World Records, No. 13: Merle Haggard – ‘Back to the Barrooms’ (1980)

Last time on World Records, we took at a look at a career comeback from George Jones – an overall odd anomaly of a veteran artist actually experiencing career rejuvenation over stagnation as the new decade rolled around. We’re in a similar situation with this next edition, though the rejuvenation this time around stems more from an artist staying creatively fresh even when commercial success remained fairly consistent. Even still, there’s more than what meets the eye with it. Onward!


Back to the Barrooms

It’s hard to define Merle Haggard as an artist, and it’s even harder to define the quintessential allure of his material. I don’t mean that as a slight, mind you. It’s just that for as direct as his songs are in their respective messages, his actual approach is trickier to pin down. And I think one has to dig into the deeper subtleties to find the true connective tissue.

Some of the appeal is fairly obvious, like his warm baritone that takes cues from an idol like Lefty Frizzell but also carries a full-throated (and, dare I say, “haggard”) richness to it that comes from, well, experiencing a lot of life. That last part, to me, is the real nugget. He’s recorded a multitude of various songs in a variety of styles: confessional love songs, painful lamentations on heartache and loneliness from a troubled past, western-swing, blues, jazz, and, naturally, hard-core honky tonk. It’s rich and diverse, but there’s also no one way to describe his work. Much of the internal appeal is that Haggard’s songs reflect life as he’s seen it. And, like life itself, as we grow older perspectives change and adapt, and viewpoints of the world we once held naturally shift – hopefully to become more open and understanding than jaded, too.

Of course, with Haggard it’s never the truth verbatim, but his lyrics are inspired by his own experiences. And if I’m looking for the reason his career remained strong and steady from his arrival to the scene in the early ‘60s all the way to the mid-’80s … well, I’d say it’s because of the everyman quality of his work. Not so much from a perspective where he ever forced himself to appeal to everyone, but more from one where he tried to understand multiple points of views through turbulent points in history – all to reach the hearts and minds of all kinds of kinds. There’s a sincerity there that defines his respect as one of the most varied voices in country music history.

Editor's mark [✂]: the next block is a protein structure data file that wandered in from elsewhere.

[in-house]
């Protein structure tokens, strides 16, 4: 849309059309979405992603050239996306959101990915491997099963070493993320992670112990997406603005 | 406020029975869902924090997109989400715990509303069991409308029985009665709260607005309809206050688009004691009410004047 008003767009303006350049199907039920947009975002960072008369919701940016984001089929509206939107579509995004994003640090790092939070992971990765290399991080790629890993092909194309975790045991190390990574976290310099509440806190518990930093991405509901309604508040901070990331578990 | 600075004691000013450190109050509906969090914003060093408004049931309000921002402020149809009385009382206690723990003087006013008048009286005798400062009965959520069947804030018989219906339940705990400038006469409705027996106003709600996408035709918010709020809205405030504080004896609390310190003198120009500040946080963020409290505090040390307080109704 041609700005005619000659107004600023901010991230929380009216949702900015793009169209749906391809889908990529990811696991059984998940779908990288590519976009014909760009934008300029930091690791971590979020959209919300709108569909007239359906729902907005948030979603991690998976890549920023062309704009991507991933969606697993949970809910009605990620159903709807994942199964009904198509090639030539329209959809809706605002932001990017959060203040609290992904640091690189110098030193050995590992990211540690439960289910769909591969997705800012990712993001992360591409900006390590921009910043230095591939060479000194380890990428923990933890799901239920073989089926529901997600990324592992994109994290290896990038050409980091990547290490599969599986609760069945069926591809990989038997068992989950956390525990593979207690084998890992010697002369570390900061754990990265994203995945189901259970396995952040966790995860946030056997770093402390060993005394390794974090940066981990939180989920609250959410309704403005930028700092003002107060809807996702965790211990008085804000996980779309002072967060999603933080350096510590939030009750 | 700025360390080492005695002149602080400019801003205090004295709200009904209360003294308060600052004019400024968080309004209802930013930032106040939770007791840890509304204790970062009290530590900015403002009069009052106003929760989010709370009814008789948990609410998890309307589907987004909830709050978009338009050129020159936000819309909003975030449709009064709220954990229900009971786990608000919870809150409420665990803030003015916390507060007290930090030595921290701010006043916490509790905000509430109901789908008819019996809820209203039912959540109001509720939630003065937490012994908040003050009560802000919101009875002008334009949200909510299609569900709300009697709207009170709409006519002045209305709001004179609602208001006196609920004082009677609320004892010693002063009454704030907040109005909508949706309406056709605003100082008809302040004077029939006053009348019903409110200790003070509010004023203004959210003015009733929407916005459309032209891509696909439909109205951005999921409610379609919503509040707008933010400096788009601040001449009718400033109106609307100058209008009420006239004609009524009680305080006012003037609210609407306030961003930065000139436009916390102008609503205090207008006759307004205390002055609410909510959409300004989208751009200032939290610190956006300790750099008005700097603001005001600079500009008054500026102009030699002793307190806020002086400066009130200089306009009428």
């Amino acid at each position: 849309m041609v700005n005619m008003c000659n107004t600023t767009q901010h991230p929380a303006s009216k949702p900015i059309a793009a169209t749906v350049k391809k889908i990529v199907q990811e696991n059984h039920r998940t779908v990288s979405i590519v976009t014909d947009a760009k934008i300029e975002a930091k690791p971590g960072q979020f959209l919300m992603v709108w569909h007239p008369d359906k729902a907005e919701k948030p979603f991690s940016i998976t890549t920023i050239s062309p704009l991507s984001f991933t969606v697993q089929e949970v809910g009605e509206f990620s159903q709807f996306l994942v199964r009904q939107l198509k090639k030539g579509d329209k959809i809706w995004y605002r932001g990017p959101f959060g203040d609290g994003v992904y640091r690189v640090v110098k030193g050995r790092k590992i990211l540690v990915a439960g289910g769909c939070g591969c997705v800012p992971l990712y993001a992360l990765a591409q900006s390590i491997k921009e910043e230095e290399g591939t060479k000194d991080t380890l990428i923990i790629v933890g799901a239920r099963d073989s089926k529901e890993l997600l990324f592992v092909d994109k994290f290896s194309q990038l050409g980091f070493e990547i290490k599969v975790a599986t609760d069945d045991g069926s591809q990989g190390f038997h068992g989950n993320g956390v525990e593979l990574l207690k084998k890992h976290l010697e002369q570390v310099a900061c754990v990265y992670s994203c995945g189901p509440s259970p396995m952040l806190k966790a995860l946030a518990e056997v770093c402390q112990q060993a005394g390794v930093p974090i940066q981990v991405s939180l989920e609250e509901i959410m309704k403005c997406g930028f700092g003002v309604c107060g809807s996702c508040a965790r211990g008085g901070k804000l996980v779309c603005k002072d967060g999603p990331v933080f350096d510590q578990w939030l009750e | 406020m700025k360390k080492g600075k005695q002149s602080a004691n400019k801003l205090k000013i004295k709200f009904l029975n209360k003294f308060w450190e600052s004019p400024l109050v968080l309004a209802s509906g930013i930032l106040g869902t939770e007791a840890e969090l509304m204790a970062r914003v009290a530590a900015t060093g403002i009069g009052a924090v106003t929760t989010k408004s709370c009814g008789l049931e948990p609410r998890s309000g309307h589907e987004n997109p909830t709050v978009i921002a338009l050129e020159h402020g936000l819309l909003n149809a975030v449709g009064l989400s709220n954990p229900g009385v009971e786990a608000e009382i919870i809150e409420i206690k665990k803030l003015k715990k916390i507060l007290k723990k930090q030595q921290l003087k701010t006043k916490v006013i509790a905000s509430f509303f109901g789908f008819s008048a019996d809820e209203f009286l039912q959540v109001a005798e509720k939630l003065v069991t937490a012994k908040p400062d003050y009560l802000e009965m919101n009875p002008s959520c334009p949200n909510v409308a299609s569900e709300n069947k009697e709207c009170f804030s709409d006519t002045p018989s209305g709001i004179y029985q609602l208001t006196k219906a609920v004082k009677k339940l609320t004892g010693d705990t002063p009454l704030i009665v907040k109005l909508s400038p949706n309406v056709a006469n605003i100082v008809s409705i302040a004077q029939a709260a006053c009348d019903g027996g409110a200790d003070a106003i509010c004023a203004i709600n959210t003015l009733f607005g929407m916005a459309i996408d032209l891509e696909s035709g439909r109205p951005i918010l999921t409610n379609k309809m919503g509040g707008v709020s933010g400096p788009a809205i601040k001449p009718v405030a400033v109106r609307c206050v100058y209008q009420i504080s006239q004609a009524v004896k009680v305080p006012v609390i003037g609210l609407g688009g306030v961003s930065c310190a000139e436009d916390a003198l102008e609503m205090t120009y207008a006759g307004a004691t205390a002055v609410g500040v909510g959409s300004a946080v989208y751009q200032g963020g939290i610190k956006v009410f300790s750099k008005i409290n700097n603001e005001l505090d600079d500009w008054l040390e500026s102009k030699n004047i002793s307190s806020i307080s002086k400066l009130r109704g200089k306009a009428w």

Today, however, we’re taking a look at a more introspective side of Haggard’s career. Judging strictly by chart success, his career in the late ‘70s and early ‘80s looked just as great as his initial run. That type of consistency is rivaled only by a handful of artists throughout the genre’s history, but it doesn’t quite tell the full story or suggest that everything was rock-solid. Not only did he lose two friends and idols in 1975 alone (Lefty Frizzell and Bob Wills), he also later divorced Bonnie Owens, married Leona Williams, and switched from his initial label home of Capitol Records to MCA.

It was more a time period of natural change above all else, but there is something to be said for how it affected Haggard’s sound and style during this time. Rather than opt for the rowdy, rambunctious Bakersfield sound on albums like Serving 190 Proof and The Way I Am, there’s something more settled and quaint about their soundscapes. I’d further call it a more contemporary feel to reflect the general nature of the era, but Haggard’s sound was an anchored less by gaudy synthetic elements and more in jazz – less in boozy swagger and more in late-night introspection, too.

And as far as the peak of his short-lived MCA run is concerned (before experiencing yet another career rebirth with Epic just a few years later), most people point to Back to the Barrooms as just that. In concept alone I can see why: an album that weaves together a mostly cohesive narrative about a lost soul stumbling due to lost opportunities, a loss of friends and self, and, of course, the temptations of one’s own vices. It’s a fairly standard concept for country music, but it’s also a far more revealing and personal album than one would expect – again, one has to remember Haggard was an artist who got personal without being autobiographical, though even this begs the question of how comfortable anyone would be digging into the various topics explored here from their own perspective.